Employment and Poverty Effects of the Minimum Wage
Minimum wage, the minimum amount of compensation that an employee must receive for performing labor, is regulated by the government and guarantees minimum living standards. At the beginning of 20th century, the policy of minimum wage was first introduced in New Zealand and Australia. Nowadays, about 80% of countries around the world have implemented the minimum wage initiative in order to guarantee basic cost of living allowances for employees (Sabia & Burkhauser).
Despite the prevalence of practice, there is no consensus on the effects of minimum wage on economic development. Proponents consider it an effective anti-poverty tool (Sabia & Burkhauser). It also builds an economy where performance enhances through employees’ ongoing development. Paul Krugman, professor of economics at Princeton University and op-ed writer at the New York Times, argues that maintaining minimum wage is required for economic growth through greater employees’ involvement. Krugman states that an increase in minimum wage, specifically President Obama’s “call for a rise in the minimum wage from $7.25 an hour to $9, with subsequent increases in line with inflation,” would be beneficial for the majority of workers and good economic policy.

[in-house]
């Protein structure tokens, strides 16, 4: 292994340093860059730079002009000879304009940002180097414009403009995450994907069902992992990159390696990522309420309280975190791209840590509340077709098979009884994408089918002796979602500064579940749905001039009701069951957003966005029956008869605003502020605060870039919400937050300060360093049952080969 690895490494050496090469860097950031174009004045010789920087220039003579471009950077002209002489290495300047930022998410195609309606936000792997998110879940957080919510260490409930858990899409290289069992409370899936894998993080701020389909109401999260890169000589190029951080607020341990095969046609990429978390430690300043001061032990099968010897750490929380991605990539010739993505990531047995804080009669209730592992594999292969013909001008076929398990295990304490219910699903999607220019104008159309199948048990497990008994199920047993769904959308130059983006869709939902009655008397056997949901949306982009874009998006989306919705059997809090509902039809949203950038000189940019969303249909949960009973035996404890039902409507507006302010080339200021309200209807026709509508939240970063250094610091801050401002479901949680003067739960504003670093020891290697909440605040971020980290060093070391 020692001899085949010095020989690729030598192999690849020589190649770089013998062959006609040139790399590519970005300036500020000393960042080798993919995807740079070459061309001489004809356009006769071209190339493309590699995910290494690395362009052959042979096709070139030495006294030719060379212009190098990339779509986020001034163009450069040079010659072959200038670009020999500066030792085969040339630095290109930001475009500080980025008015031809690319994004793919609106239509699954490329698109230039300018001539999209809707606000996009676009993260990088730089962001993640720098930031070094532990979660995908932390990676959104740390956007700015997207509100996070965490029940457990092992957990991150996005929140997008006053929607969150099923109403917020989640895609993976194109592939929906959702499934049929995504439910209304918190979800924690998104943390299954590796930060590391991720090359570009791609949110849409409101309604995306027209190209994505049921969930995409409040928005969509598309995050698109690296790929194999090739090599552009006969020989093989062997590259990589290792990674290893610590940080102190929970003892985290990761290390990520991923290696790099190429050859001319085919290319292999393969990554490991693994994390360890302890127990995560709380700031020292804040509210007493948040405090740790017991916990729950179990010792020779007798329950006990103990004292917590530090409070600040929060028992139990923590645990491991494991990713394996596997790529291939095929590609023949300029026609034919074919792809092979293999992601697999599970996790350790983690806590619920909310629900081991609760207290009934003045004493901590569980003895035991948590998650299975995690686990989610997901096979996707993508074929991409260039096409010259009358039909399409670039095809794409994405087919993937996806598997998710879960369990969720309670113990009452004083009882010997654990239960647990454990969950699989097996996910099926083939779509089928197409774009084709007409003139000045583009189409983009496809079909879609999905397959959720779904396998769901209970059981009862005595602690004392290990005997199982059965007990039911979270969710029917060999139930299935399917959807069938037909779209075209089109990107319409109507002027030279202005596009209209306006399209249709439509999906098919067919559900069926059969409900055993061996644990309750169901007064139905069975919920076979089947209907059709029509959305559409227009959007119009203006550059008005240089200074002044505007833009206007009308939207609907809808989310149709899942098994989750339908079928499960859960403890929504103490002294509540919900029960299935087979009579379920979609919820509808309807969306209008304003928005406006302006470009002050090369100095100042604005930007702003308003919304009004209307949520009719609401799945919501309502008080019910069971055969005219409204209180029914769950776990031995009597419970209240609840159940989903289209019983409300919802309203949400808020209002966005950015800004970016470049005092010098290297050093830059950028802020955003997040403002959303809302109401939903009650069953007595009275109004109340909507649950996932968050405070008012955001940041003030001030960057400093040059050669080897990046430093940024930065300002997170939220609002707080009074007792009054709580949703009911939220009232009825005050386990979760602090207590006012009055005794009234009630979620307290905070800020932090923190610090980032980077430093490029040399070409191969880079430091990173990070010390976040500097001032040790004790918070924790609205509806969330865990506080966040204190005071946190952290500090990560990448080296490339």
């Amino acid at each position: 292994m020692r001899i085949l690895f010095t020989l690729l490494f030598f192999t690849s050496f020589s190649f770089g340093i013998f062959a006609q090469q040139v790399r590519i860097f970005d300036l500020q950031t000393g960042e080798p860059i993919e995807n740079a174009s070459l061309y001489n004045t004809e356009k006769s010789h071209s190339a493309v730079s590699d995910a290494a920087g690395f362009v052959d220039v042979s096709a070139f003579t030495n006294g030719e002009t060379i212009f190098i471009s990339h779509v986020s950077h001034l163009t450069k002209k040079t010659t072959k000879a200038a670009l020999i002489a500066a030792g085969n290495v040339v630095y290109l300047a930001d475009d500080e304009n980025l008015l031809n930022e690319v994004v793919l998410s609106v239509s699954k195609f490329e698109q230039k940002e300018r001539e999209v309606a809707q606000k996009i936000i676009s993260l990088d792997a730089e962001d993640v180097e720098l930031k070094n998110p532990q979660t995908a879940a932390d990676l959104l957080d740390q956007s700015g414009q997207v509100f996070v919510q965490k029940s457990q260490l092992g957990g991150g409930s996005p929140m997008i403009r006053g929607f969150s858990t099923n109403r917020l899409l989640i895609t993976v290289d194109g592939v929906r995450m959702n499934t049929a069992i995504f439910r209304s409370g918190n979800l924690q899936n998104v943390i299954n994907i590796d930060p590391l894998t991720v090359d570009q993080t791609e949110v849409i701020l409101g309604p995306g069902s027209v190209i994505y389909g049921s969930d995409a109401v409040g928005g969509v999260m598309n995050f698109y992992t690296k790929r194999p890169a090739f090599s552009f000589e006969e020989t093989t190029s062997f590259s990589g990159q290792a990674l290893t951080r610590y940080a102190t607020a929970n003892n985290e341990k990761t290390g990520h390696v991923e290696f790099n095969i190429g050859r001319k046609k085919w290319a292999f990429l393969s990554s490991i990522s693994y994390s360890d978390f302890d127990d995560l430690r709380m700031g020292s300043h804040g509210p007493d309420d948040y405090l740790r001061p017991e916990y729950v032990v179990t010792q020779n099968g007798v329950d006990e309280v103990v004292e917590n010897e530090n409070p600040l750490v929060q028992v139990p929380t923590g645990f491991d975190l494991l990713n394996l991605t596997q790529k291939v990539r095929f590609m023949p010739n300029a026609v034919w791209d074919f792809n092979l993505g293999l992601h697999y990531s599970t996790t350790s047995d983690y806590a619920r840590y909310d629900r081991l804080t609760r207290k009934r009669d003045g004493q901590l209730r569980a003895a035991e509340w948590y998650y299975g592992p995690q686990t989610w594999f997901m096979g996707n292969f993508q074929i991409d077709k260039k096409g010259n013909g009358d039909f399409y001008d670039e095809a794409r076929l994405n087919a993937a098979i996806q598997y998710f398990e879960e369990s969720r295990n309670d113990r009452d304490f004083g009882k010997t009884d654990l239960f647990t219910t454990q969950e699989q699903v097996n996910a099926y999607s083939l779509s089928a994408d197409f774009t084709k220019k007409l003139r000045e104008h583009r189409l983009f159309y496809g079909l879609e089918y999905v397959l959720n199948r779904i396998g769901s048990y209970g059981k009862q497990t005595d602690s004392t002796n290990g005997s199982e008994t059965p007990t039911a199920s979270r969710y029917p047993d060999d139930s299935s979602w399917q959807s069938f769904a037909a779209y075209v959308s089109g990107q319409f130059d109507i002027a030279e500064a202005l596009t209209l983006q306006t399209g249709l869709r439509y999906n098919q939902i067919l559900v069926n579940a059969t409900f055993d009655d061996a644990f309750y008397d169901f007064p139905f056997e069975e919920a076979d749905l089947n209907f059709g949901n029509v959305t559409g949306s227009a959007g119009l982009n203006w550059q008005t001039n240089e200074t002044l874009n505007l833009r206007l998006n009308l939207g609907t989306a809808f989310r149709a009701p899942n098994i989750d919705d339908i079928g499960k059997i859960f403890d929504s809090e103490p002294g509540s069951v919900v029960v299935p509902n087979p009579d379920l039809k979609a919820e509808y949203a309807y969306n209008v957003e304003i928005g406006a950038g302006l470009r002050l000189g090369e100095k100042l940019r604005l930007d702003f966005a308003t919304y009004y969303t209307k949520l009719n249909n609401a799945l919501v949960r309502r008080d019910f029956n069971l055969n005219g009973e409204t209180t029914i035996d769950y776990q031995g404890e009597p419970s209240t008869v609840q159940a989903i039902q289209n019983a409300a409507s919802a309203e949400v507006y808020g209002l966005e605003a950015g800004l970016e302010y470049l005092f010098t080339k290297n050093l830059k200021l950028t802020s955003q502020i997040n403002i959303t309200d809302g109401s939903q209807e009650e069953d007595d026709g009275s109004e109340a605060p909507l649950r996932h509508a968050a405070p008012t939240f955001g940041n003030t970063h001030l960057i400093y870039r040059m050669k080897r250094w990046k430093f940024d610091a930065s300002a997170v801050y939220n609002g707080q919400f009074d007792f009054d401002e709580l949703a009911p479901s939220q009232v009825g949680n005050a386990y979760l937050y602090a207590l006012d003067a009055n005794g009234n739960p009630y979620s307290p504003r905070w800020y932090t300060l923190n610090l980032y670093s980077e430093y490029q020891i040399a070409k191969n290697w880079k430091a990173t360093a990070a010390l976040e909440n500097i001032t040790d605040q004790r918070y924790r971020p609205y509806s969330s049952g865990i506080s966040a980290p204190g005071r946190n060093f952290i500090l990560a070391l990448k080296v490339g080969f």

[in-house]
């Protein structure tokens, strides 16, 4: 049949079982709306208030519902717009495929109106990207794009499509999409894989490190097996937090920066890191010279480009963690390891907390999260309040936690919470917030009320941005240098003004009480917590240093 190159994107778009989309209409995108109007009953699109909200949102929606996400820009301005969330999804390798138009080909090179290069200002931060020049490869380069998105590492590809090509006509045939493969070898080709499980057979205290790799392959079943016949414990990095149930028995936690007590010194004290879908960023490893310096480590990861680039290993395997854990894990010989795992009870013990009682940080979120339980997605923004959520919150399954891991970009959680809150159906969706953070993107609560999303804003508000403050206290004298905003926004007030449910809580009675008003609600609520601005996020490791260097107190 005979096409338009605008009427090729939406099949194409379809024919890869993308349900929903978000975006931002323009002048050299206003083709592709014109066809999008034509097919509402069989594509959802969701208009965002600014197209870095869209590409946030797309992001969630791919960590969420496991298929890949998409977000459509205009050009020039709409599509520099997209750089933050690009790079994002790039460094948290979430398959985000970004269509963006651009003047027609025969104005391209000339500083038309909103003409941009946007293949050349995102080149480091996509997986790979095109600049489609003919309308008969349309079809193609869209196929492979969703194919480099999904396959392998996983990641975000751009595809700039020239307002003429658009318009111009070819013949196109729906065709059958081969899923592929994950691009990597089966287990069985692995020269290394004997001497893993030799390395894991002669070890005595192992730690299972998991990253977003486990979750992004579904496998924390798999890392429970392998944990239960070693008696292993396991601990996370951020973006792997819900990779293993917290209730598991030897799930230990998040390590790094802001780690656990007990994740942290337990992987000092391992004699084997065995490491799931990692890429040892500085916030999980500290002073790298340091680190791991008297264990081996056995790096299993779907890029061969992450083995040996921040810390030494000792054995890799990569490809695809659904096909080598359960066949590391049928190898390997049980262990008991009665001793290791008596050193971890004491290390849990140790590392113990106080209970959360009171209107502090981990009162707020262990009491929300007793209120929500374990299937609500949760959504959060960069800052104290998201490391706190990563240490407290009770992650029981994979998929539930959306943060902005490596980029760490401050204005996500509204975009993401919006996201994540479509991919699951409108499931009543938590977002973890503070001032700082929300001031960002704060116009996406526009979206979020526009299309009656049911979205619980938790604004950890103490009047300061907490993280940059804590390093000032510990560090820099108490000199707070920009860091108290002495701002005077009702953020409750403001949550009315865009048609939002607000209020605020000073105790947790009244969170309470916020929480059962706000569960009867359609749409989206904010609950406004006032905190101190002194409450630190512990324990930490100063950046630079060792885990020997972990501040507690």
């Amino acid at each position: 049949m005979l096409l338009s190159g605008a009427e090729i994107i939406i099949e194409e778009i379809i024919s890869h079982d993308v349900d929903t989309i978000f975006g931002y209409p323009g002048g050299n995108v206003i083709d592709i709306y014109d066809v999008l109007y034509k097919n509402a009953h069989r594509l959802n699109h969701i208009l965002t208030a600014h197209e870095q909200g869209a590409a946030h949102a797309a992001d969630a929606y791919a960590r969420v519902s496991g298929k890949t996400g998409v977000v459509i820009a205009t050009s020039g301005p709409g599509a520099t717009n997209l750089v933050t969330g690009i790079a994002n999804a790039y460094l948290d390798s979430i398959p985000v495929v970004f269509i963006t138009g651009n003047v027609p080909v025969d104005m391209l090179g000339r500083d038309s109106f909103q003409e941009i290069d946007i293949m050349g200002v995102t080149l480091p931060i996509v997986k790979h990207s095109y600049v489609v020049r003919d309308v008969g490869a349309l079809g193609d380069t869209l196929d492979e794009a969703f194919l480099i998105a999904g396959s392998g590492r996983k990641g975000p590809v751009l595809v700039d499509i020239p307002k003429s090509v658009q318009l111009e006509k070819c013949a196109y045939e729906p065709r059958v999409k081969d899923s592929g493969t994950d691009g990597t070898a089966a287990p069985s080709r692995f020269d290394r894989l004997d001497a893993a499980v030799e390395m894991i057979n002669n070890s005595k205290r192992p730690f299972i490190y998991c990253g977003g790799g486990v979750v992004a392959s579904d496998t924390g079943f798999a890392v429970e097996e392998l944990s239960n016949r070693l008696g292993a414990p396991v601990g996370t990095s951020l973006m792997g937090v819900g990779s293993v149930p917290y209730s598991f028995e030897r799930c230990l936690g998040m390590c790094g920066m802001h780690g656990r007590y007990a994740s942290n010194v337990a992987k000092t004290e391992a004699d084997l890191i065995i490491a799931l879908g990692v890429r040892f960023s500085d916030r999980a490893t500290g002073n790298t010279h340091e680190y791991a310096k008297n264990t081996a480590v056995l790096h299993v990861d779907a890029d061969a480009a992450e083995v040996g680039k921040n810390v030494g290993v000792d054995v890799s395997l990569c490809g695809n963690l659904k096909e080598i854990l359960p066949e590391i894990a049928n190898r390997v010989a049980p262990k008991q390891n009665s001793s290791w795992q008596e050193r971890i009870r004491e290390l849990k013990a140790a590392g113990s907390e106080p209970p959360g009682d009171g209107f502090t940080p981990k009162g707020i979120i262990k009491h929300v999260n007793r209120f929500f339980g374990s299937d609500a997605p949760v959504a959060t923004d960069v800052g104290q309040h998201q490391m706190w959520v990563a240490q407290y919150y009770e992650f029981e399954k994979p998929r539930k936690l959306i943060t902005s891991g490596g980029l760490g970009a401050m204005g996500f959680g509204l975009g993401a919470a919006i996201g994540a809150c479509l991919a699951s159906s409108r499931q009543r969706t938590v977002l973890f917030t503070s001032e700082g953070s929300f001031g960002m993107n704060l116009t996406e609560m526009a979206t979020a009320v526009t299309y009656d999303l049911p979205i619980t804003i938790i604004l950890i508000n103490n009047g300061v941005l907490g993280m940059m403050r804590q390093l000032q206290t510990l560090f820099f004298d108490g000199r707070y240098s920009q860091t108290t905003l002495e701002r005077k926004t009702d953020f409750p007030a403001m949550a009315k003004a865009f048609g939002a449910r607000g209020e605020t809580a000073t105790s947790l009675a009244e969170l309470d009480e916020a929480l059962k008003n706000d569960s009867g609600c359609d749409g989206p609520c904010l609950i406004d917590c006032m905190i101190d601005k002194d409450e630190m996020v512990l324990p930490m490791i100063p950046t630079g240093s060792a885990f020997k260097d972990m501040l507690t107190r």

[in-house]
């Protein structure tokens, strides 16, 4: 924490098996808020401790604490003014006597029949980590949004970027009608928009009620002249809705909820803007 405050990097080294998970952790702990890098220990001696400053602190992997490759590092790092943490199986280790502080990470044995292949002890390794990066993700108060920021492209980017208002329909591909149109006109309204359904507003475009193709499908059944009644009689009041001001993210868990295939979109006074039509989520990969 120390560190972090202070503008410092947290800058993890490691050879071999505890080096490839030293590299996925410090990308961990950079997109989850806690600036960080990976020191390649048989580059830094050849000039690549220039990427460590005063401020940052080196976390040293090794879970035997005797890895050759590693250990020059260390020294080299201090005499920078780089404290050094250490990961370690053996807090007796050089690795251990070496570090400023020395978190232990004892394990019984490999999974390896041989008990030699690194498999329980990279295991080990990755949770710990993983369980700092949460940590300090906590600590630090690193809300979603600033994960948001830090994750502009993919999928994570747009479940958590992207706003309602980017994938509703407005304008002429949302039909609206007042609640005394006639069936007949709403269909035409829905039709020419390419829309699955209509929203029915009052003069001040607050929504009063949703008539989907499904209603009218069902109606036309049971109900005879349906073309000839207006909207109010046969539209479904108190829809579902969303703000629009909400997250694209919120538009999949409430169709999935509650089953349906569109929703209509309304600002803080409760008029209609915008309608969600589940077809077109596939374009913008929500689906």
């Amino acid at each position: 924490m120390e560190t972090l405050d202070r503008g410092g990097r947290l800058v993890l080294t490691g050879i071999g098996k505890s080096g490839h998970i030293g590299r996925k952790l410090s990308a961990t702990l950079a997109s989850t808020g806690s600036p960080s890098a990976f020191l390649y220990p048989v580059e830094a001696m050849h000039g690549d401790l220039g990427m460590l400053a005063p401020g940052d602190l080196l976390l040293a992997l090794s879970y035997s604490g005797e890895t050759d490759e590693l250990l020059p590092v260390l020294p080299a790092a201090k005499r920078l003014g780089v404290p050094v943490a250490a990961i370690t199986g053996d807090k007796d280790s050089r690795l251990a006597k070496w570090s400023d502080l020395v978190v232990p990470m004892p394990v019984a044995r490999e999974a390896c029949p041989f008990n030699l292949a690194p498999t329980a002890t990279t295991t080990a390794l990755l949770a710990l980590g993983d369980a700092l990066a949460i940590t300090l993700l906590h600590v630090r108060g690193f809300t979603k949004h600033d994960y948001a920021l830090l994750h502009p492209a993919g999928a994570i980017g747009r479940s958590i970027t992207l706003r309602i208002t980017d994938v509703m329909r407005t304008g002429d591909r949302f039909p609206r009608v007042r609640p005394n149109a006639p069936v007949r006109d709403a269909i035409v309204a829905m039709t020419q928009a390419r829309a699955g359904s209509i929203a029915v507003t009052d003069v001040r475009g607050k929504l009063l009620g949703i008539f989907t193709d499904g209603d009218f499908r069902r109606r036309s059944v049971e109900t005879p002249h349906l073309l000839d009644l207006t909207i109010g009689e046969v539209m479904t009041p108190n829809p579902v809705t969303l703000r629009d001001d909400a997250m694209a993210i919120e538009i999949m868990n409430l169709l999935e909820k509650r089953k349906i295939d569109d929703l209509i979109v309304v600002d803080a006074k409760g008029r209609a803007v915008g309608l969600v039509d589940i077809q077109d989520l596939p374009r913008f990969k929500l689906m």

Opponents of minimum wage suggest that it generates poverty. This idea prevails in Neumark & Washer who note that there is little effect of minimum wage on employment. The experts further note that increases in minimum wage will likely result in net income losses for poor families. Similar suggestions are found in MaCurdy. According to him, “an increase in the national minimum wage produces a value-added tax effect on consumer prices that is more regressive than a typical sales tax and allocates benefits as higher earning nearly evenly across the income distribution” (497). It means that the view of increases in minimum wage as an anti-poverty strategy is erroneous.
This study relies on the information about minimum wage and unemployment rate in the period between 2000 and 2015 obtained mainly from the U.S. Department of Labor. It uses the data to examine the relationship between the minimum wage (IV) and employment rate (DV). In order to decide whether the relationship between the two variables is positive or negative, the study refers to covariance. Using the formula of variance, , the covariance between minimum wage and unemployment rate and also the covariance between minimum wage and poverty rate can be calculated. Then using scatter charts to plot each two variables, setting minimum wage as independent variable and unemployment rate and poverty rate in each case as dependent variable, the relationship between minimum wage and unemployment rate can be shown visually. It is evident that despite the conventional thinking, minimum wage does not address the problem of poverty. Other way round, it aggravates the problem through increases in the unemployment rate. A detailed analysis of this inverse relationship is considered further in this report.
The legislative control of minimum wage is evident in many countries around the world. However, in industrialized nations such as the United States, minimum wage sometimes merely …